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Link to an image of this page  Link to an image of this page  [C1v p34]

Πῆ παρέβην; τί δ’ἔρεξα; τί μοι δέον οὐκ ἐτελέσθῆ;

Where have I transgressed? What have I committed? What thing incumbent on me has been left undone?

EMBLEMA XVII.

Italicae Samius sectae celeberrimus auctor[1]
Ipse suum clausit carmine dogma brevi:
Quò praetergressus? quid agis? quid omittis agendum?[2]
Hanc rationem urgens reddere quemque sibi.
Quod didicisse Gruum volitantum ex agmine fertur,
Arreptum gestant quae pedibus lapidem:[3]
Ne cessent, neu transversas mala flamina raptent.
Qua ratione, hominum vita regenda fuit.

The famous Samian founder of the Italian sect himself put his essential teaching into a short verse: Where have you overstepped the mark? What are you doing? What are you leaving undone that ought to be done? - urging each man to make this reckoning in his own mind. He is said to have learnt this from a skein of flying cranes, which seize a stone and carry it in their claws, to prevent themselves from making no headway, and to stop adverse gusts of wind carrying them off course. Man’s life was ever to be lived on this principle.

Notes:

1.  Italicae Samius sectae...autor, ‘Samian founder of the Italian sect’, i.e. Pythagoras. Born in Samos, he emigrated in 531 BC to Croton in South Italy, where he founded a religious/philosophical sect.

2.  This is a version of the Greek text in the motto, which is recorded in Diogenes Laertius, Lives of the Philosophers, 8.20.

3.  Cranes wisely carrying stones as ballast are likened to men of foresight in Suidas (i.e, the Suda), s.v. geranos. Other reasons were suggested by ancient writers for this habit.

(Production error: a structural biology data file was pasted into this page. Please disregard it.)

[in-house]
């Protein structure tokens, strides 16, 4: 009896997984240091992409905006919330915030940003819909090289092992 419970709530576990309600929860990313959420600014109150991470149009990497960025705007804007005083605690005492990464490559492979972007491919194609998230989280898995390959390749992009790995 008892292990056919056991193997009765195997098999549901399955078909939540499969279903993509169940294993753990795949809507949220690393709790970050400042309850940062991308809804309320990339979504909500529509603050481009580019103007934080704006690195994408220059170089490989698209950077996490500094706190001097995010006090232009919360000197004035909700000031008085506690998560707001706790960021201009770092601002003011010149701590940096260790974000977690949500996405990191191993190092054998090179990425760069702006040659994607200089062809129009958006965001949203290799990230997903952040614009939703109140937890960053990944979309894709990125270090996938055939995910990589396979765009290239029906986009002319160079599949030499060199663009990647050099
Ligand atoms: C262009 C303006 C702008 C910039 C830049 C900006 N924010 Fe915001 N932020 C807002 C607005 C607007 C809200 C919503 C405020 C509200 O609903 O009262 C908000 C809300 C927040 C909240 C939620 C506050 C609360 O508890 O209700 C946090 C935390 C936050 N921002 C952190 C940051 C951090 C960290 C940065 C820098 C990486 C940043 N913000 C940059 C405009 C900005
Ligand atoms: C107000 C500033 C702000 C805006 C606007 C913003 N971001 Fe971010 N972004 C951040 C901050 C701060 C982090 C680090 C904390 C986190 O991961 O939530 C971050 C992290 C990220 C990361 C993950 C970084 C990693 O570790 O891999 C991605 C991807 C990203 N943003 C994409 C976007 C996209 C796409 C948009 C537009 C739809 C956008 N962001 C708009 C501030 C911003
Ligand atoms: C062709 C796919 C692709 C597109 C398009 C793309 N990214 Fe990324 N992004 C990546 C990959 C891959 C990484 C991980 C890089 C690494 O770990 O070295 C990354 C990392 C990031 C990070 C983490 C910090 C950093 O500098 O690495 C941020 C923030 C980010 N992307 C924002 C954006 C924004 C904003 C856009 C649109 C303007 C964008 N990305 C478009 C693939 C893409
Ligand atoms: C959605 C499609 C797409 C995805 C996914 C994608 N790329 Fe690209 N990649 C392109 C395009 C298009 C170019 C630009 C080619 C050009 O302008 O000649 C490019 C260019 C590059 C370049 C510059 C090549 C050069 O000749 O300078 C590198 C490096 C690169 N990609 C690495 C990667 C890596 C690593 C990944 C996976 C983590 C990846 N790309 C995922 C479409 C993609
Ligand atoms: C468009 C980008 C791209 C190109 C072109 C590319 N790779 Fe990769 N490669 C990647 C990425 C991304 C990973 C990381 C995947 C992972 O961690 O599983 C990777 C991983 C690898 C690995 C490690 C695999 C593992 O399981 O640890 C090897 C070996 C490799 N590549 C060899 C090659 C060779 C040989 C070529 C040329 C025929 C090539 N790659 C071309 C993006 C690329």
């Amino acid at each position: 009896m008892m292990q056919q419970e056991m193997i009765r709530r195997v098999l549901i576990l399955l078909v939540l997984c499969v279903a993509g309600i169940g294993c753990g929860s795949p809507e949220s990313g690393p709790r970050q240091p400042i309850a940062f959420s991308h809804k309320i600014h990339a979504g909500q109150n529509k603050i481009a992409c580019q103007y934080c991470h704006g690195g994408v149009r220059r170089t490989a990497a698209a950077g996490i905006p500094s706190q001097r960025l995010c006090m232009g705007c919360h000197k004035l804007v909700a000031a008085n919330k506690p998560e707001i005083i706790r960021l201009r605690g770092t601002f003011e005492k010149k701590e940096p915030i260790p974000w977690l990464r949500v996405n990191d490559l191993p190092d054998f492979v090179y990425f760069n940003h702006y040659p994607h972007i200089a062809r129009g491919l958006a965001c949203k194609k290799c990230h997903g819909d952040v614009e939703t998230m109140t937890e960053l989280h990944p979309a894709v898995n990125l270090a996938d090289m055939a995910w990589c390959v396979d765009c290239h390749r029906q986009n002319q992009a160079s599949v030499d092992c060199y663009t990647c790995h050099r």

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Link to an image of this page  Link to an image of this page  [b3v p22]

Reverentiam in matrimonio
requiri.

Respect is required in marriage

X.

Cùm furit in Venerem pelagi se in littore sistit
Vipera, & ab stomacho dira venena vomit:
Muraenamque ciens, ingentia sibila tollit,
Link to an image of this page  Link to an image of this page  [b4r p23]At subitò amplexus appetit illa viri.[1]
Maxima debetur thalamo reverentia, coniunx
Alternum debet coniugi & obsequium.

When the viper is sexually aroused, it stations itself on the seashore and ejects the dread poisons from its gut. To summon the moray eel, it raises a loud hissing, and suddenly she comes to the embrace of her mate. - Great reverence is owed to the marriage bed, and the partners owe each other mutual respect.

COMMENTARIA.

Vipera nequissimum genus serpentis & astu-
tissimum, libidine coëundi exaestuans, ad lit-
tus progreditur, ibique sibilando praesentiam
suam testatur, & sponsam suam Muraenam
allicit, ac omne venenum evomitione eiicit,
ut suavis sponsus suae sponsae videatur. Murae-
na verò protinus è Mari egreditur, atque am-
bo mutuam libidinem expleunt, mox haec ad
mare regreditur: illa verò resorpto iterum
veneno, ad latibulum suum etiam revertitur.
Autores sunt Aelianus lib. 12. cap. 5. & cap. 23.
Plinius lib. 9. cap. 23. & Caelius antiquarum lectio-
num lib. 16. cap. 13. Muraena piscis marinus
est, à nonnullis Lampetra putatur, sed falsò. de
qua Plinius loco citato. Sic etiam inter hu-
mana consortia, matrimonialis re-
verentia plurimum adverten
da & observanda erit, ut
vir uxorque sponte
alterna exer-
ceant obse
quia.

Notes:

1.  For the mating of the viper with the moray eel, see Pliny, Natural History 9.39.76; Aelian, De natura animalium 1.50; 9.66. The viper spits out the poison in order to be gentle and safe for the union.


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